Denver DA's version of violent medical marijuana industry questioned

COLORADO: Before Denver City Council’s decision Monday to ask voters to approve a 5 percent sales tax for marijuana, Denver District Attorney Mitch Morrissey held the floor and presented a startling statistic about the pot industry.

“We have had 12 homicides related directly to medical marijuana,” Morrissey said. “We have had over 100 aggravated robberies and home invasions. Many of you probably didn’t read about the double execution-style homicide that we had here in Denver, where people were laid down on the floor and executed because they were running a medical marijuana outlet.”

But on Tuesday, Morrissey said the numbers he presented the day before to the council were “loose figures” and none of the homicides were in established medical marijuana facilities.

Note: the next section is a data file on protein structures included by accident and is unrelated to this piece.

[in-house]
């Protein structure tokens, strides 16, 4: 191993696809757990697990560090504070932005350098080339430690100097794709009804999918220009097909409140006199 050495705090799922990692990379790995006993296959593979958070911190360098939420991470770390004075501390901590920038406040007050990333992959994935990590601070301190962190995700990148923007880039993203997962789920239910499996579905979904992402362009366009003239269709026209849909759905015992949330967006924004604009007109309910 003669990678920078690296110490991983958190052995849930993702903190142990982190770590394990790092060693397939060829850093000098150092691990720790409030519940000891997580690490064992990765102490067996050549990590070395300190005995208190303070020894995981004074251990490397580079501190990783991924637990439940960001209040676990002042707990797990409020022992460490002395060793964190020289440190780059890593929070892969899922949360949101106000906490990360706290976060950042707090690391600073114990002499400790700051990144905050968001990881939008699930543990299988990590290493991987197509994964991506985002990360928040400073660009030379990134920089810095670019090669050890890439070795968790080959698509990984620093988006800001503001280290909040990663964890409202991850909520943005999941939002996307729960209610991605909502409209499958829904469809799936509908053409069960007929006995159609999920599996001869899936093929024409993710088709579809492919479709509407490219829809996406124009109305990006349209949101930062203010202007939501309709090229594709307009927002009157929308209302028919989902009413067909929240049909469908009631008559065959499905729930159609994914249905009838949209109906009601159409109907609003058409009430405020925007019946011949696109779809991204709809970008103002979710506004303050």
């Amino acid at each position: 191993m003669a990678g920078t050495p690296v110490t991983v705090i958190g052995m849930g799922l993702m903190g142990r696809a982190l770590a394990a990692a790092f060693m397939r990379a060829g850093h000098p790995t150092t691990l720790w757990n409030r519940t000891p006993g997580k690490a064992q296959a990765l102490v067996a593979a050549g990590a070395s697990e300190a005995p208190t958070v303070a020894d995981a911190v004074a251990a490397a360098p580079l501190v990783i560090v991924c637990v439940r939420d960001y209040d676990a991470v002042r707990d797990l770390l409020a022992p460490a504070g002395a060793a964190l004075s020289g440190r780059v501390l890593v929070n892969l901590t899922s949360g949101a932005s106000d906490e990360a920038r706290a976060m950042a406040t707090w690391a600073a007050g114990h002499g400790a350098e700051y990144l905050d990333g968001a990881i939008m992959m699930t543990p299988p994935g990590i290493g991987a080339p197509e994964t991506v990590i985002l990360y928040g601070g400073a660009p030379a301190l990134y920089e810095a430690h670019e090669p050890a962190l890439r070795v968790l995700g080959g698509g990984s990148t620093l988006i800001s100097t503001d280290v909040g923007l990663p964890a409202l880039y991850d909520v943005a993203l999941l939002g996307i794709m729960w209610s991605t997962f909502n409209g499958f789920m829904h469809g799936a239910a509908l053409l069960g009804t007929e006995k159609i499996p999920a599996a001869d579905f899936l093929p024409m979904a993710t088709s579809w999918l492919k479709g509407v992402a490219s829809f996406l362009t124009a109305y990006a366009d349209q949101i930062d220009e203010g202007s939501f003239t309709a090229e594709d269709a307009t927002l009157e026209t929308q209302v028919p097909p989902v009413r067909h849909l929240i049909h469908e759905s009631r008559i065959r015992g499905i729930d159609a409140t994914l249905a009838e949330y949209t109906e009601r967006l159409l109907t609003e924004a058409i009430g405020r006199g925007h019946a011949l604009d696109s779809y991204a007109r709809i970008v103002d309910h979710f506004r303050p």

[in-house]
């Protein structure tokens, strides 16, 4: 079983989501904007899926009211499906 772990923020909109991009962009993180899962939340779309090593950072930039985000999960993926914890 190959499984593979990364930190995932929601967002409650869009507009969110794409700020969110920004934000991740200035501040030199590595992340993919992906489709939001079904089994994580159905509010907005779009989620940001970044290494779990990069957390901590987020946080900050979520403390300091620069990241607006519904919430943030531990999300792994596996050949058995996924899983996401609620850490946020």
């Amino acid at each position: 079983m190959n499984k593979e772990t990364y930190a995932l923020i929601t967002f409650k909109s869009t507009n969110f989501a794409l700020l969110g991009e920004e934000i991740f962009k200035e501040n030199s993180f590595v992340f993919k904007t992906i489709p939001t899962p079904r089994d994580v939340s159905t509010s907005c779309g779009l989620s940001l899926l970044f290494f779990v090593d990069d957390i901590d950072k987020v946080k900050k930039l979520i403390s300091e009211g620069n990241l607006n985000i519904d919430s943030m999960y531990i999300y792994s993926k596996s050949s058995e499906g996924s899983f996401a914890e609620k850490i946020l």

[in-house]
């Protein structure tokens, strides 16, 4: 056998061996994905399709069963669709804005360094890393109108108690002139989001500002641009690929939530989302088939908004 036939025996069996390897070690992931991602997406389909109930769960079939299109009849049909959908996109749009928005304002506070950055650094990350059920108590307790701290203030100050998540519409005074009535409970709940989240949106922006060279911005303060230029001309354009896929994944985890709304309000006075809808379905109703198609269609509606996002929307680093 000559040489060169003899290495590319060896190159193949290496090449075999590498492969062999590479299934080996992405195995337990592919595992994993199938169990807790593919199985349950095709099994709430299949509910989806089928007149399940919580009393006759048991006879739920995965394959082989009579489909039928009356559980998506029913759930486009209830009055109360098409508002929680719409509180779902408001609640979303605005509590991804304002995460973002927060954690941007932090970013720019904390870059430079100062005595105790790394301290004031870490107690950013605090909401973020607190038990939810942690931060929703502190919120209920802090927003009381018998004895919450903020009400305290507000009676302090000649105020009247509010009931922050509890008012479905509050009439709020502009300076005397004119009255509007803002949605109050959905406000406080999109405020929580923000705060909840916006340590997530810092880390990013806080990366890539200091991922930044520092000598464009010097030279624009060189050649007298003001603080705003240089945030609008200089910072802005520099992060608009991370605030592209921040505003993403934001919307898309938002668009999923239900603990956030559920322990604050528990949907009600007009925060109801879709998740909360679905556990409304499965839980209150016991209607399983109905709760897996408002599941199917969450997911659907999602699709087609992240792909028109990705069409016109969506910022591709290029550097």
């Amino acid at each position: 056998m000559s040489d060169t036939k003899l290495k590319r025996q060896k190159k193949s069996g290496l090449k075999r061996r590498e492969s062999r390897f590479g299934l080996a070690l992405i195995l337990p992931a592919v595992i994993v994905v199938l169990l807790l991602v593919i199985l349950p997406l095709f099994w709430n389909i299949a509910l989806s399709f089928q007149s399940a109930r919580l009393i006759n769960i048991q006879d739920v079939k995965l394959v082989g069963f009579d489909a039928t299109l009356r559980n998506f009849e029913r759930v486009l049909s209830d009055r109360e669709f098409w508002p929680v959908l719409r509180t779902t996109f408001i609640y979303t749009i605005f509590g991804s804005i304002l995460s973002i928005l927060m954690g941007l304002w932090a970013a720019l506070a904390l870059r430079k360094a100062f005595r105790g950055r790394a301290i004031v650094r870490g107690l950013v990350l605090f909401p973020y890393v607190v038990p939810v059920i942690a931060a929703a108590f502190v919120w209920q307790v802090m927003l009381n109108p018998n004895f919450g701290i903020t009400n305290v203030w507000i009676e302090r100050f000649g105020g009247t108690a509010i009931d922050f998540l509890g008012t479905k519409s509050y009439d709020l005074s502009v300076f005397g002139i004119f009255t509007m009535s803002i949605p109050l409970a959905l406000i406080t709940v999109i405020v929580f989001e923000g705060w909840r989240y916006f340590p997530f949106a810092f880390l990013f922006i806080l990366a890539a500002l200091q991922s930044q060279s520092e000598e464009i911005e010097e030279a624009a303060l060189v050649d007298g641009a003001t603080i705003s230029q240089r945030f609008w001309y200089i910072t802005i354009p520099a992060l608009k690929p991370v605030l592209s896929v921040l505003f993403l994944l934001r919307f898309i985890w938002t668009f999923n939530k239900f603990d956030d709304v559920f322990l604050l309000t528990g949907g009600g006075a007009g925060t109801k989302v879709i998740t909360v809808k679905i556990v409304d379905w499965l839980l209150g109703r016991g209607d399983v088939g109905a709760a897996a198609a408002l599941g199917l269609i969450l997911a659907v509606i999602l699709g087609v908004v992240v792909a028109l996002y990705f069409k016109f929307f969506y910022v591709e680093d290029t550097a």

Medical marijuana industry officials in the meeting were taken aback by Morrissey’s statements.

Michael Elliott, executive director of the Medical Marijuana Industry Group, argued after the meeting that the district attorney was unfairly casting a bad light on the legally regulated storefronts when the city is preparing its regulatory framework for a new industry to sell marijuana to adults in retail facilities.

“All of this violence associated with marijuana is being blamed on the good players,” he said. “The implication is that it is our fault. There needs to be a distinction (of those incidents) between those who are doing it legally and those who are doing it illegally.”

Morrissey’s office on Tuesday sent an e-mail containing news accounts of nine homicides since 2007 that it said were marijuana related. The Denver Post interviewed homicide detectives in Denver and Aurora to review his claims.

The Post found that many of the cases were home invasions — not robberies of brick-and-mortar businesses — and it was unclear whether victims in the homes were legally growing and selling marijuana.

On Monday Morrissey stressed that the council must know about the violence exploding in the cash-driven medical marijuana industry and that council members should expect the same thing when Colorado begins selling retail marijuana.


Read full article @ The Denver Post